Futurity is the creation of a 21st-Century billionaire who's exploiting technology that can create gateways to the pasts of alternate timelines (not the past of his own specific timeline, thereby avoiding paradoxes). The facility only runs for a few years before it's closed down, and a new one is constructed to bridge to another, similar timeline. In addition to giving tourists from the present the chance to visit the Old West, tourists from the past are invited to pay to stay at the resort and see museums hinting at the wonders of the future, and take rides on helicopters. An important part of the business also involves selling cheap, supposedly harmless technology of the future to the locals in exchange for gold (a currency that's good in any timeline).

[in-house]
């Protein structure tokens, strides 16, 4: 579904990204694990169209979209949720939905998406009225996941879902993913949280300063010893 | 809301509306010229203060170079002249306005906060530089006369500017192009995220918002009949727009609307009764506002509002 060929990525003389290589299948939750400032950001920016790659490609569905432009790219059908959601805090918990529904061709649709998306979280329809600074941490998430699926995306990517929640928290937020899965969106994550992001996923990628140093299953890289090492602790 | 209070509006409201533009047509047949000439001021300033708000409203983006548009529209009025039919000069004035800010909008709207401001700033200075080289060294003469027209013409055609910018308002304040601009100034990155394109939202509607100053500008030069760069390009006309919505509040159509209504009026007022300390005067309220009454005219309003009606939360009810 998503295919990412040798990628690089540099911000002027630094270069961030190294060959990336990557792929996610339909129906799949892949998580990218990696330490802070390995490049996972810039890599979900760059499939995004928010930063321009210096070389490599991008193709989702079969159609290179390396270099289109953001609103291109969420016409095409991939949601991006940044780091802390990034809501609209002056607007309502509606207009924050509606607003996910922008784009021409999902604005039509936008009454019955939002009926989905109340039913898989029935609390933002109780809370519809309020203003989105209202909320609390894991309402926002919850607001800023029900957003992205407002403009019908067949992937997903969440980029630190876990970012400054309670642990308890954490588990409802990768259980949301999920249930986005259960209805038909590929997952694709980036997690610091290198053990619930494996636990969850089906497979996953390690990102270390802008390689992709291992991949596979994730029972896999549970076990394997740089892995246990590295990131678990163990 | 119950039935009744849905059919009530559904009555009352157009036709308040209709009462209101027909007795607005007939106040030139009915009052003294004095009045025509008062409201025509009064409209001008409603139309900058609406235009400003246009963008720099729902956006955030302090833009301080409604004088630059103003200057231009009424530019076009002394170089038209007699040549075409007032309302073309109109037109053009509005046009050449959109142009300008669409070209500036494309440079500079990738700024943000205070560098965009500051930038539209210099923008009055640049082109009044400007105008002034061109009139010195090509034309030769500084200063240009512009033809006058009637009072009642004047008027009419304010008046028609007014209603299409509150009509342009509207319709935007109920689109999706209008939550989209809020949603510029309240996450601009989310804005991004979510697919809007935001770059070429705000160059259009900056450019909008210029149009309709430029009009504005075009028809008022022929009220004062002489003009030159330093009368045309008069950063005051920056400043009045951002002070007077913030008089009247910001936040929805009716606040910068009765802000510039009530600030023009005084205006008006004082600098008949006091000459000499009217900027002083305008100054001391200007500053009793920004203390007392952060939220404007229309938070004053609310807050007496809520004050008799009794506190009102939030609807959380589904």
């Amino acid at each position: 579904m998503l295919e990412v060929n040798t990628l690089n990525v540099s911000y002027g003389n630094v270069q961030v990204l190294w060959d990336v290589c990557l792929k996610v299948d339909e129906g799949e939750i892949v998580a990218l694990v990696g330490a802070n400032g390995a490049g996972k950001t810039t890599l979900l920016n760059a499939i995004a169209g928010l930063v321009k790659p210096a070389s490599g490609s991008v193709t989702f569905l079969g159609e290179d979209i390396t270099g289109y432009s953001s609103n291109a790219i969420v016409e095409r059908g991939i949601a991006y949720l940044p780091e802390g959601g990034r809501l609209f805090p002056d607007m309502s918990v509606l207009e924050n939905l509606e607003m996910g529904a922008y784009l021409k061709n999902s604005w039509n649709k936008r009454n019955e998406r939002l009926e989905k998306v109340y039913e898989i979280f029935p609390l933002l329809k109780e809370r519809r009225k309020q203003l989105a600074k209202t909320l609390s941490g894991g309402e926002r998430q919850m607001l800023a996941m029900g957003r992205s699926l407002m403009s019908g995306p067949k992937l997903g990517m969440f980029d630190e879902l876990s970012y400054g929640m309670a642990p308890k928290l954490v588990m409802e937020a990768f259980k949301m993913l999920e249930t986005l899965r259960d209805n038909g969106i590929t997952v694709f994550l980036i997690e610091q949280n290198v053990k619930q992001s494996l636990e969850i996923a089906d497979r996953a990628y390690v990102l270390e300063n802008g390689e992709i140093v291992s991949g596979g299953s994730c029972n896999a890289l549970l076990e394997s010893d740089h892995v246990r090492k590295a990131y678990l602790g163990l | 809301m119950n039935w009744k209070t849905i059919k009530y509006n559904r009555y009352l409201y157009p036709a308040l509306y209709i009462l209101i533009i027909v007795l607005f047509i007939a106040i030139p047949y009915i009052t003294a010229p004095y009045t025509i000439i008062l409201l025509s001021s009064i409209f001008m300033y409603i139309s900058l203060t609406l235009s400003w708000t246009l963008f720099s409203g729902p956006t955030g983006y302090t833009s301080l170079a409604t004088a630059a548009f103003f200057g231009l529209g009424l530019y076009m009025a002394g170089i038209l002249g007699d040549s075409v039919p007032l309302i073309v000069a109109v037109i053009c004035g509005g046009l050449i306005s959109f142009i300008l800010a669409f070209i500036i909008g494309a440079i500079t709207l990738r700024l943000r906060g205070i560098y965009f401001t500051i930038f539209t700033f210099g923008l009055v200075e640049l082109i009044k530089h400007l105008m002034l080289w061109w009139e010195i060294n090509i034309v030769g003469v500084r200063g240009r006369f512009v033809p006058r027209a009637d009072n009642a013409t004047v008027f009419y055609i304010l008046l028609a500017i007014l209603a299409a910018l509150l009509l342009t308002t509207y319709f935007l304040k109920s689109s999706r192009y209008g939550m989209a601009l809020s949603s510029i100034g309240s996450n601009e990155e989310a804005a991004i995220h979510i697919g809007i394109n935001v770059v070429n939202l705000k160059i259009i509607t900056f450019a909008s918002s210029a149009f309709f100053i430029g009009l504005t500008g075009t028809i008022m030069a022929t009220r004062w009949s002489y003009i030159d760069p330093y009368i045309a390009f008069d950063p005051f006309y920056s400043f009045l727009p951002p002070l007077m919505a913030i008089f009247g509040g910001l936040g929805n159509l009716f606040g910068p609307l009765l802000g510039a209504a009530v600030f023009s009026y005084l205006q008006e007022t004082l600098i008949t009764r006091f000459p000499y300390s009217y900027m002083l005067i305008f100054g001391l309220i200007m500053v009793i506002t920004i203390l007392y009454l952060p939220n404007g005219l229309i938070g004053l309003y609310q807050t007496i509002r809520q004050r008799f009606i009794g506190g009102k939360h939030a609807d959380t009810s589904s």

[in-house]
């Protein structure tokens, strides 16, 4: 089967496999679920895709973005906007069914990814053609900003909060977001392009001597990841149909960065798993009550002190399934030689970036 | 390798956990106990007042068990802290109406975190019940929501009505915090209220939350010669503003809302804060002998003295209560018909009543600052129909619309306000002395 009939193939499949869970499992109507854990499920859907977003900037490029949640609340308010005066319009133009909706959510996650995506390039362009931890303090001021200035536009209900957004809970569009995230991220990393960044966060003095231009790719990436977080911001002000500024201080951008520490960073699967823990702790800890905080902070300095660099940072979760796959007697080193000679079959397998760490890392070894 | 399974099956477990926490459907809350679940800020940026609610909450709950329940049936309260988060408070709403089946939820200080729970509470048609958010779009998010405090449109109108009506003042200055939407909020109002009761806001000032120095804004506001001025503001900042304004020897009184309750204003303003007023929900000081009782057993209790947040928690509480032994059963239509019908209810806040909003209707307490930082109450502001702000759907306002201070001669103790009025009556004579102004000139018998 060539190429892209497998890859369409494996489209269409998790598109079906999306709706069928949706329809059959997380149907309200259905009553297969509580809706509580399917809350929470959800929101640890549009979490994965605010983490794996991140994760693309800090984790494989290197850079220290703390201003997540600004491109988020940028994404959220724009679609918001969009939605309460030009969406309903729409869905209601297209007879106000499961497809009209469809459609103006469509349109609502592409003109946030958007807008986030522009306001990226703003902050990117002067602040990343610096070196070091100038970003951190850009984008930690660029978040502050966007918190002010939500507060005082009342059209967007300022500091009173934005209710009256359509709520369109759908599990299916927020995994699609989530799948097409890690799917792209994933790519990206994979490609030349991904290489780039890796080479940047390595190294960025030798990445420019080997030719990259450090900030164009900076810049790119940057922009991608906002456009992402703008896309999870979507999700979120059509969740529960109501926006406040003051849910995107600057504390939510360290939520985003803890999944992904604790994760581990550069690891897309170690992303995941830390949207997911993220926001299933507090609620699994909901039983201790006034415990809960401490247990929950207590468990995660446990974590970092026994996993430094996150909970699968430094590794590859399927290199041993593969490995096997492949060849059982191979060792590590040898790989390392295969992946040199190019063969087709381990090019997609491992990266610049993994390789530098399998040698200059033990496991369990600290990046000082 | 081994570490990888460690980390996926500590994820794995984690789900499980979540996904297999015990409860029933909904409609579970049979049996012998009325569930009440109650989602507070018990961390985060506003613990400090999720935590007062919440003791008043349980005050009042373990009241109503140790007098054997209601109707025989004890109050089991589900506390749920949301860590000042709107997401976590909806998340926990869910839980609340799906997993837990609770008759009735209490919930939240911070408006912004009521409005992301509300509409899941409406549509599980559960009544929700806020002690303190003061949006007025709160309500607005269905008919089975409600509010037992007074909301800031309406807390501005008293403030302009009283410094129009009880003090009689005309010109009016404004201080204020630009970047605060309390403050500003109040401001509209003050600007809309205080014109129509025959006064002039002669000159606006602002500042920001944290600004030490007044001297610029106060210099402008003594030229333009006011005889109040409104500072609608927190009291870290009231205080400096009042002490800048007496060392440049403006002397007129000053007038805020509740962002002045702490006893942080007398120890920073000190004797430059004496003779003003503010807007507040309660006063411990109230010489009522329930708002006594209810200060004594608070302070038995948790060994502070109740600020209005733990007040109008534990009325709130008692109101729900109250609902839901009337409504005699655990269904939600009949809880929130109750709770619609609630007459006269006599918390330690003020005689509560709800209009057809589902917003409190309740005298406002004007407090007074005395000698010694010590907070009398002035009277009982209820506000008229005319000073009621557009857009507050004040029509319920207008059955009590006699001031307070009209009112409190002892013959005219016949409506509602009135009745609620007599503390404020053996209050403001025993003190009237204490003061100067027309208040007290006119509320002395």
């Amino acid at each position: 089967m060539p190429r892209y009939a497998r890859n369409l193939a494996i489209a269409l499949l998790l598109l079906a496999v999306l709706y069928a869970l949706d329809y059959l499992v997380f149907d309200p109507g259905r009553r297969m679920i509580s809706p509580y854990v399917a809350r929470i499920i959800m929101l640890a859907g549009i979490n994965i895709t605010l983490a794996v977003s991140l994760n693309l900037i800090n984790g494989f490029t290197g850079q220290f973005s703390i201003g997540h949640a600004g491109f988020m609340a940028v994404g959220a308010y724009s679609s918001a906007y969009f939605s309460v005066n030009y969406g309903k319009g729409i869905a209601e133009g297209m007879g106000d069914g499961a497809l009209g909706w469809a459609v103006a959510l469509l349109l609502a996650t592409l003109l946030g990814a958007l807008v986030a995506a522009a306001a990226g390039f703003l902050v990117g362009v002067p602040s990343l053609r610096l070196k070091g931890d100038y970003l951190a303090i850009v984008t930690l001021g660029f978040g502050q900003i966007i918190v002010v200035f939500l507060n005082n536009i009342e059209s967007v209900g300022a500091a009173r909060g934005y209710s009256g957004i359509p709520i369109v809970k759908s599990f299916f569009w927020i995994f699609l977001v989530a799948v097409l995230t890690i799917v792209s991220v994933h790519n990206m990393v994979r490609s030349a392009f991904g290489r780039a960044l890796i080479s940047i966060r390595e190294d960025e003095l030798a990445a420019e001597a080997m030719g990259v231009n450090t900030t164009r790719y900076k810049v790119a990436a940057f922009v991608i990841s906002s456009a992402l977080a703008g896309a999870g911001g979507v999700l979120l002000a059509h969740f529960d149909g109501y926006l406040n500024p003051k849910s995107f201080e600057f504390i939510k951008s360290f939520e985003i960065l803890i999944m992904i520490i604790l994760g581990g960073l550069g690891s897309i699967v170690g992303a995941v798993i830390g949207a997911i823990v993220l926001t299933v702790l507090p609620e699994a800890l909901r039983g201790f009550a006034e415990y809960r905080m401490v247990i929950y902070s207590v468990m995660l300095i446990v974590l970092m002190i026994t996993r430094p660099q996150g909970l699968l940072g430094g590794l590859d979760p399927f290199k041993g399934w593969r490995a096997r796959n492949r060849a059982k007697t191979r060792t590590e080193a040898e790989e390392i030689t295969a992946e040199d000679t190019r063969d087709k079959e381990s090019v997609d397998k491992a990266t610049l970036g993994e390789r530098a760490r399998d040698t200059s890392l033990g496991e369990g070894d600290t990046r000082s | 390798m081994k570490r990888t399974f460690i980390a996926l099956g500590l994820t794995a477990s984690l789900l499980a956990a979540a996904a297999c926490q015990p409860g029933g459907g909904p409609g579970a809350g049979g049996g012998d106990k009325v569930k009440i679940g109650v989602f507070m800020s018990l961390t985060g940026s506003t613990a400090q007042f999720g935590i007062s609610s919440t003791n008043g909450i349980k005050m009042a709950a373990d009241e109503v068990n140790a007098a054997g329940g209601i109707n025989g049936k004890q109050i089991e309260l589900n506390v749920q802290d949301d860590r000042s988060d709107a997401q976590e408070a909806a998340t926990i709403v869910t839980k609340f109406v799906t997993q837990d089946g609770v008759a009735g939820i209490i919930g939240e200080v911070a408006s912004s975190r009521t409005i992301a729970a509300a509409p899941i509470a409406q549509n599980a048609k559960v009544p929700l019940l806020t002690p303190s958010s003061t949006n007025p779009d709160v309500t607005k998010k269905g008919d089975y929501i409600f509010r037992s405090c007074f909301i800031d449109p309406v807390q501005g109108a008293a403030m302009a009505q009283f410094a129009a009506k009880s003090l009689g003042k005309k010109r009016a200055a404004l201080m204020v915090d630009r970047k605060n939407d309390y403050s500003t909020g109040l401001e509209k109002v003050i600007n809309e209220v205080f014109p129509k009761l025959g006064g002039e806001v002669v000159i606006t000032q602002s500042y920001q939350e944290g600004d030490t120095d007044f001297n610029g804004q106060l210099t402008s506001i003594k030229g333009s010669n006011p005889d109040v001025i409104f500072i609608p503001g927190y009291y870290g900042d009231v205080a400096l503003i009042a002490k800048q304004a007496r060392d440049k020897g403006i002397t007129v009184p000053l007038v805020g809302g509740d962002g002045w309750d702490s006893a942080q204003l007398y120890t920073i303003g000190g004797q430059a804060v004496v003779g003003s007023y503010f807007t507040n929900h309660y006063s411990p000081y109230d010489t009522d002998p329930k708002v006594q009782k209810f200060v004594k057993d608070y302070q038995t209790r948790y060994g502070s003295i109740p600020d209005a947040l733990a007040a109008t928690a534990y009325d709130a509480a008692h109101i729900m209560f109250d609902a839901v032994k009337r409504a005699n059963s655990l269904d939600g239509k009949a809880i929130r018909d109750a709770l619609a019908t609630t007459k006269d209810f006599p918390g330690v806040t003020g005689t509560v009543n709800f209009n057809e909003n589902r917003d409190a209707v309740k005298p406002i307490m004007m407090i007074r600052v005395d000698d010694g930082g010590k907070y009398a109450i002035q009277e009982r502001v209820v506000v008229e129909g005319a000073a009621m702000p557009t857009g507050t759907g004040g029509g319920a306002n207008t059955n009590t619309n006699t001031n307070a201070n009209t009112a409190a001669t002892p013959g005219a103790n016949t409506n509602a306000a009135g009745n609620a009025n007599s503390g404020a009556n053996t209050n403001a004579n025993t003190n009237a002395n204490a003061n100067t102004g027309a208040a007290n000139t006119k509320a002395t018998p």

The problem is, someone on the inside has been selling dangerous technology — like Glock handguns — to the locals. Worse, the culprit has been sharing details about civil rights advances of the future, offending the stodgy beliefs of the people of the past and throwing the country into chaos, and putting Futurity itself at risk. Having proven his toughness and reliability, Cullum is partnered with Elizabeth DePaul, a security officer and military veteran from the future, and sent to investigate the technological and historical leaks. Over the course of their assignments together, Cullum comes to the realization that just doing his job and owning a pair of Oakleys might not be enough in life, and that finding your place in the world sometimes means changing worlds entirely.